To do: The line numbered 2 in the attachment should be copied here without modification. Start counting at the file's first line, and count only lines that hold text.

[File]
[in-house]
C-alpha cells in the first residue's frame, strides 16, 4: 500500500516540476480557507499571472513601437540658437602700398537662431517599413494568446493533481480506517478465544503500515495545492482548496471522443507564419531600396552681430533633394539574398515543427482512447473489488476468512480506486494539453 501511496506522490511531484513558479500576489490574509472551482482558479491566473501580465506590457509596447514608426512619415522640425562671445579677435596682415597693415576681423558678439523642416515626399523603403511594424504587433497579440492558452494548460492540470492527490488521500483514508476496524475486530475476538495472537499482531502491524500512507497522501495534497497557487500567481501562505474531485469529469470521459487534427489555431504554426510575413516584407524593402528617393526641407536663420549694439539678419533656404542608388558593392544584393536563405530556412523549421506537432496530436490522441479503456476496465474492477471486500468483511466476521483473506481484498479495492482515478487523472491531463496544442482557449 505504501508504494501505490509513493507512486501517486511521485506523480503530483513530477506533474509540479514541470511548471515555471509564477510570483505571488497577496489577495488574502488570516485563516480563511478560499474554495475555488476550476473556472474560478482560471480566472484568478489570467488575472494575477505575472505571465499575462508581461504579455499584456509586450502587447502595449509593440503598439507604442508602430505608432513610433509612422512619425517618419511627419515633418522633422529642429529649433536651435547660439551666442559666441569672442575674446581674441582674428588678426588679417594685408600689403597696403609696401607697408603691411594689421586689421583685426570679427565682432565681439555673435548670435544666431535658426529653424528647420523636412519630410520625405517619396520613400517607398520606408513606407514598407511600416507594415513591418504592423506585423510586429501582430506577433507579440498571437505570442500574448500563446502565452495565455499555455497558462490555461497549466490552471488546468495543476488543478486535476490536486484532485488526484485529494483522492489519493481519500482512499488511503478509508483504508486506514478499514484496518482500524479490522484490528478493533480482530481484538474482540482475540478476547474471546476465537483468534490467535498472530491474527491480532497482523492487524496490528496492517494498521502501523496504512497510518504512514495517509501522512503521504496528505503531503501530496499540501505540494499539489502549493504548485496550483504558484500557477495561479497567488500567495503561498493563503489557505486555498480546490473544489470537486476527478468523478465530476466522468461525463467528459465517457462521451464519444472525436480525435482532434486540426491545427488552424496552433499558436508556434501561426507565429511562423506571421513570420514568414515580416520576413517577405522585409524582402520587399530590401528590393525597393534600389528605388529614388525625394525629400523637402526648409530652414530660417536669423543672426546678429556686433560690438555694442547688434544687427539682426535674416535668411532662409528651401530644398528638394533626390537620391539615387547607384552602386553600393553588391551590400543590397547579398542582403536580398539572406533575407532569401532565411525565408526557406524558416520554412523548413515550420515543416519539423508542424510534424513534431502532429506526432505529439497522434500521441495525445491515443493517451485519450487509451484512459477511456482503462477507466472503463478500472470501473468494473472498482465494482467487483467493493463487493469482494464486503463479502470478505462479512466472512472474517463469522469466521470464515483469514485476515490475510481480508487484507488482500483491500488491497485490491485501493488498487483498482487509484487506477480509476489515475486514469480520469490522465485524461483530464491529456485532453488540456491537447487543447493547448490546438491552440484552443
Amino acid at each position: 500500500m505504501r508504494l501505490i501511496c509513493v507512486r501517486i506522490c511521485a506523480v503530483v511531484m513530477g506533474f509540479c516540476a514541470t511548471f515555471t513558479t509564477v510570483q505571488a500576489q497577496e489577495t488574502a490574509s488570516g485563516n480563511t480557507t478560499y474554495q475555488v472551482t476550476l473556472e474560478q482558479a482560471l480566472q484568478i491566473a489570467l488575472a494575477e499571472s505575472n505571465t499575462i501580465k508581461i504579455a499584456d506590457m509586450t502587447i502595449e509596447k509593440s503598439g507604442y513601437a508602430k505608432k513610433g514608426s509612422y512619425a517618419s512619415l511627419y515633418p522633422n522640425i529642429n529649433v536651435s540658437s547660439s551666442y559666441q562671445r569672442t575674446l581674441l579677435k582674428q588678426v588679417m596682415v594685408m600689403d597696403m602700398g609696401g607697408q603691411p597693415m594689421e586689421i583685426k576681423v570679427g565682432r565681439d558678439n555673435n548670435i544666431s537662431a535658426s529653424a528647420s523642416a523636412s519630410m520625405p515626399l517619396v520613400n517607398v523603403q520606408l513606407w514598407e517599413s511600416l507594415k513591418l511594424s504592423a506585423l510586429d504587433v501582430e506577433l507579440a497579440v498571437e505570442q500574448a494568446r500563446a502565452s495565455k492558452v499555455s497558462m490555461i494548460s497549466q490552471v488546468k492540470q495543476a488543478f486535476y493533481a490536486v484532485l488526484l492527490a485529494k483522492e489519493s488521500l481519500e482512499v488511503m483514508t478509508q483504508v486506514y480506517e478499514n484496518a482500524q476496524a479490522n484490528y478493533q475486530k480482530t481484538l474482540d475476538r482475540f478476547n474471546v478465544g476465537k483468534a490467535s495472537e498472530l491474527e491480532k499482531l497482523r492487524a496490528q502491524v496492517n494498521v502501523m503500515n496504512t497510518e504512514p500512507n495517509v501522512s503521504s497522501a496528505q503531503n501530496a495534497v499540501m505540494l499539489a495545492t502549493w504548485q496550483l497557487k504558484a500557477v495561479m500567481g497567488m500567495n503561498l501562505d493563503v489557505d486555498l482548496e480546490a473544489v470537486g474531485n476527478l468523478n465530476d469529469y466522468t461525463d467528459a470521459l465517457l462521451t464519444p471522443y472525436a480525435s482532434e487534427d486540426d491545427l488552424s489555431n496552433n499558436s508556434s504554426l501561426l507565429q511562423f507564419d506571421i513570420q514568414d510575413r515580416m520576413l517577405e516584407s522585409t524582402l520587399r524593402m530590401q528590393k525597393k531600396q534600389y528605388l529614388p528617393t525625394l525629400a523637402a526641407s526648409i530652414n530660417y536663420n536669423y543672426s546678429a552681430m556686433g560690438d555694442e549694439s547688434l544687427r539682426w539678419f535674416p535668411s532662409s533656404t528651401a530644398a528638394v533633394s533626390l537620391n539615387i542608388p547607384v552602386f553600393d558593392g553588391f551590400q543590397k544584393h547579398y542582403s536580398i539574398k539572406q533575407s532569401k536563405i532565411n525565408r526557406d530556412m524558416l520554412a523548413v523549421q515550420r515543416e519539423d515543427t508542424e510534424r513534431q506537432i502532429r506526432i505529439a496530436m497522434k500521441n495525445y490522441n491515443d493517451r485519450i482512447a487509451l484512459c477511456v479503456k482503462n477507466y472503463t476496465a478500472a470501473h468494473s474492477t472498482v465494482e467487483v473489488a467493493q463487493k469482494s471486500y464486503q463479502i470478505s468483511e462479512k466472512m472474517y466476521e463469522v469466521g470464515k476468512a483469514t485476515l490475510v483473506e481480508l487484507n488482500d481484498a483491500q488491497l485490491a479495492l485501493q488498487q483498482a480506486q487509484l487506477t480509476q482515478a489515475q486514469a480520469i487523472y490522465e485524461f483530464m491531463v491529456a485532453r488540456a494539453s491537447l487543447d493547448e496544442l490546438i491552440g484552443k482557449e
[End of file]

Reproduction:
C-alpha cells in the first residue's frame, strides 16, 4: 500500500516540476480557507499571472513601437540658437602700398537662431517599413494568446493533481480506517478465544503500515495545492482548496471522443507564419531600396552681430533633394539574398515543427482512447473489488476468512480506486494539453 501511496506522490511531484513558479500576489490574509472551482482558479491566473501580465506590457509596447514608426512619415522640425562671445579677435596682415597693415576681423558678439523642416515626399523603403511594424504587433497579440492558452494548460492540470492527490488521500483514508476496524475486530475476538495472537499482531502491524500512507497522501495534497497557487500567481501562505474531485469529469470521459487534427489555431504554426510575413516584407524593402528617393526641407536663420549694439539678419533656404542608388558593392544584393536563405530556412523549421506537432496530436490522441479503456476496465474492477471486500468483511466476521483473506481484498479495492482515478487523472491531463496544442482557449 505504501508504494501505490509513493507512486501517486511521485506523480503530483513530477506533474509540479514541470511548471515555471509564477510570483505571488497577496489577495488574502488570516485563516480563511478560499474554495475555488476550476473556472474560478482560471480566472484568478489570467488575472494575477505575472505571465499575462508581461504579455499584456509586450502587447502595449509593440503598439507604442508602430505608432513610433509612422512619425517618419511627419515633418522633422529642429529649433536651435547660439551666442559666441569672442575674446581674441582674428588678426588679417594685408600689403597696403609696401607697408603691411594689421586689421583685426570679427565682432565681439555673435548670435544666431535658426529653424528647420523636412519630410520625405517619396520613400517607398520606408513606407514598407511600416507594415513591418504592423506585423510586429501582430506577433507579440498571437505570442500574448500563446502565452495565455499555455497558462490555461497549466490552471488546468495543476488543478486535476490536486484532485488526484485529494483522492489519493481519500482512499488511503478509508483504508486506514478499514484496518482500524479490522484490528478493533480482530481484538474482540482475540478476547474471546476465537483468534490467535498472530491474527491480532497482523492487524496490528496492517494498521502501523496504512497510518504512514495517509501522512503521504496528505503531503501530496499540501505540494499539489502549493504548485496550483504558484500557477495561479497567488500567495503561498493563503489557505486555498480546490473544489470537486476527478468523478465530476466522468461525463467528459465517457462521451464519444472525436480525435482532434486540426491545427488552424496552433499558436508556434501561426507565429511562423506571421513570420514568414515580416520576413517577405522585409524582402520587399530590401528590393525597393534600389528605388529614388525625394525629400523637402526648409530652414530660417536669423543672426546678429556686433560690438555694442547688434544687427539682426535674416535668411532662409528651401530644398528638394533626390537620391539615387547607384552602386553600393553588391551590400543590397547579398542582403536580398539572406533575407532569401532565411525565408526557406524558416520554412523548413515550420515543416519539423508542424510534424513534431502532429506526432505529439497522434500521441495525445491515443493517451485519450487509451484512459477511456482503462477507466472503463478500472470501473468494473472498482465494482467487483467493493463487493469482494464486503463479502470478505462479512466472512472474517463469522469466521470464515483469514485476515490475510481480508487484507488482500483491500488491497485490491485501493488498487483498482487509484487506477480509476489515475486514469480520469490522465485524461483530464491529456485532453488540456491537447487543447493547448490546438491552440484552443